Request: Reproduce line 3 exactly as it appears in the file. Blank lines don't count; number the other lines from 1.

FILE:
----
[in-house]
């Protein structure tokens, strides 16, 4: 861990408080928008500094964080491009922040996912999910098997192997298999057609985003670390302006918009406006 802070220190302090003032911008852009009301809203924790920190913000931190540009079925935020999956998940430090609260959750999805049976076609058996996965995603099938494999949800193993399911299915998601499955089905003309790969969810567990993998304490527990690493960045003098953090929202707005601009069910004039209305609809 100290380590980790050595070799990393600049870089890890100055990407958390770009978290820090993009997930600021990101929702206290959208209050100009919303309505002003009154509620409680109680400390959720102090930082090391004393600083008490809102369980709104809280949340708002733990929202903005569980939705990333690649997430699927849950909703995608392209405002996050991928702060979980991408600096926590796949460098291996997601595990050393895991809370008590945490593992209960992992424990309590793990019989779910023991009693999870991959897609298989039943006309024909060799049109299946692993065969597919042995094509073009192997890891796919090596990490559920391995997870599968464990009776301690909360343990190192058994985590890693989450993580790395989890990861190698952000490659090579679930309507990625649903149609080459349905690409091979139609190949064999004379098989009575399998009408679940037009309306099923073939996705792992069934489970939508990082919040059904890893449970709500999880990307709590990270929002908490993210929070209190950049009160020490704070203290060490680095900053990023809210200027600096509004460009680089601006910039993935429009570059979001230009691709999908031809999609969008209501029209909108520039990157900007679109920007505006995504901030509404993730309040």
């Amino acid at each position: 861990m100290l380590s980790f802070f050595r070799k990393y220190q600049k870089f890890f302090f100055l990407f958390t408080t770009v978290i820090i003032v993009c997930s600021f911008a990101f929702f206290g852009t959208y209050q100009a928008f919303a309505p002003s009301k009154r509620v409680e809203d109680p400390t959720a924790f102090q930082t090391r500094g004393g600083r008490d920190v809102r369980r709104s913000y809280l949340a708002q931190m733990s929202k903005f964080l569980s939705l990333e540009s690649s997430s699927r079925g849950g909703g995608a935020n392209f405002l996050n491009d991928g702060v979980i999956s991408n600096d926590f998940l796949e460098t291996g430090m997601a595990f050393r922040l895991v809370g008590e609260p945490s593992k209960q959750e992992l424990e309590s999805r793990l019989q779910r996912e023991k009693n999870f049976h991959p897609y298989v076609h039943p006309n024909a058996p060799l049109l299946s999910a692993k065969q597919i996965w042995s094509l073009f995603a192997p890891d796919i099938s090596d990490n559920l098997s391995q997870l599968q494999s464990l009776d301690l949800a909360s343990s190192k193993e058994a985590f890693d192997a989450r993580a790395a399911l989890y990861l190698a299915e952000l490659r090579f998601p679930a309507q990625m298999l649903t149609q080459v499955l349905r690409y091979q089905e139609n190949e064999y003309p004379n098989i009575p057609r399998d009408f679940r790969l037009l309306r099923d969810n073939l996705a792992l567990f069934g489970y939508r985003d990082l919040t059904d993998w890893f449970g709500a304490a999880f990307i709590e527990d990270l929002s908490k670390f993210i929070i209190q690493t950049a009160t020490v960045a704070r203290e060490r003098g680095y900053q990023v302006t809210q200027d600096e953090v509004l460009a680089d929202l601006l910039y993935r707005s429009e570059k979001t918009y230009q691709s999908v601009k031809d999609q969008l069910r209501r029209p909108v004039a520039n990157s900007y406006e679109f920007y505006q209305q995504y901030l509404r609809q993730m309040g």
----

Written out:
């Amino acid at each position: 861990m100290l380590s980790f802070f050595r070799k990393y220190q600049k870089f890890f302090f100055l990407f958390t408080t770009v978290i820090i003032v993009c997930s600021f911008a990101f929702f206290g852009t959208y209050q100009a928008f919303a309505p002003s009301k009154r509620v409680e809203d109680p400390t959720a924790f102090q930082t090391r500094g004393g600083r008490d920190v809102r369980r709104s913000y809280l949340a708002q931190m733990s929202k903005f964080l569980s939705l990333e540009s690649s997430s699927r079925g849950g909703g995608a935020n392209f405002l996050n491009d991928g702060v979980i999956s991408n600096d926590f998940l796949e460098t291996g430090m997601a595990f050393r922040l895991v809370g008590e609260p945490s593992k209960q959750e992992l424990e309590s999805r793990l019989q779910r996912e023991k009693n999870f049976h991959p897609y298989v076609h039943p006309n024909a058996p060799l049109l299946s999910a692993k065969q597919i996965w042995s094509l073009f995603a192997p890891d796919i099938s090596d990490n559920l098997s391995q997870l599968q494999s464990l009776d301690l949800a909360s343990s190192k193993e058994a985590f890693d192997a989450r993580a790395a399911l989890y990861l190698a299915e952000l490659r090579f998601p679930a309507q990625m298999l649903t149609q080459v499955l349905r690409y091979q089905e139609n190949e064999y003309p004379n098989i009575p057609r399998d009408f679940r790969l037009l309306r099923d969810n073939l996705a792992l567990f069934g489970y939508r985003d990082l919040t059904d993998w890893f449970g709500a304490a999880f990307i709590e527990d990270l929002s908490k670390f993210i929070i209190q690493t950049a009160t020490v960045a704070r203290e060490r003098g680095y900053q990023v302006t809210q200027d600096e953090v509004l460009a680089d929202l601006l910039y993935r707005s429009e570059k979001t918009y230009q691709s999908v601009k031809d999609q969008l069910r209501r029209p909108v004039a520039n990157s900007y406006e679109f920007y505006q209305q995504y901030l509404r609809q993730m309040g």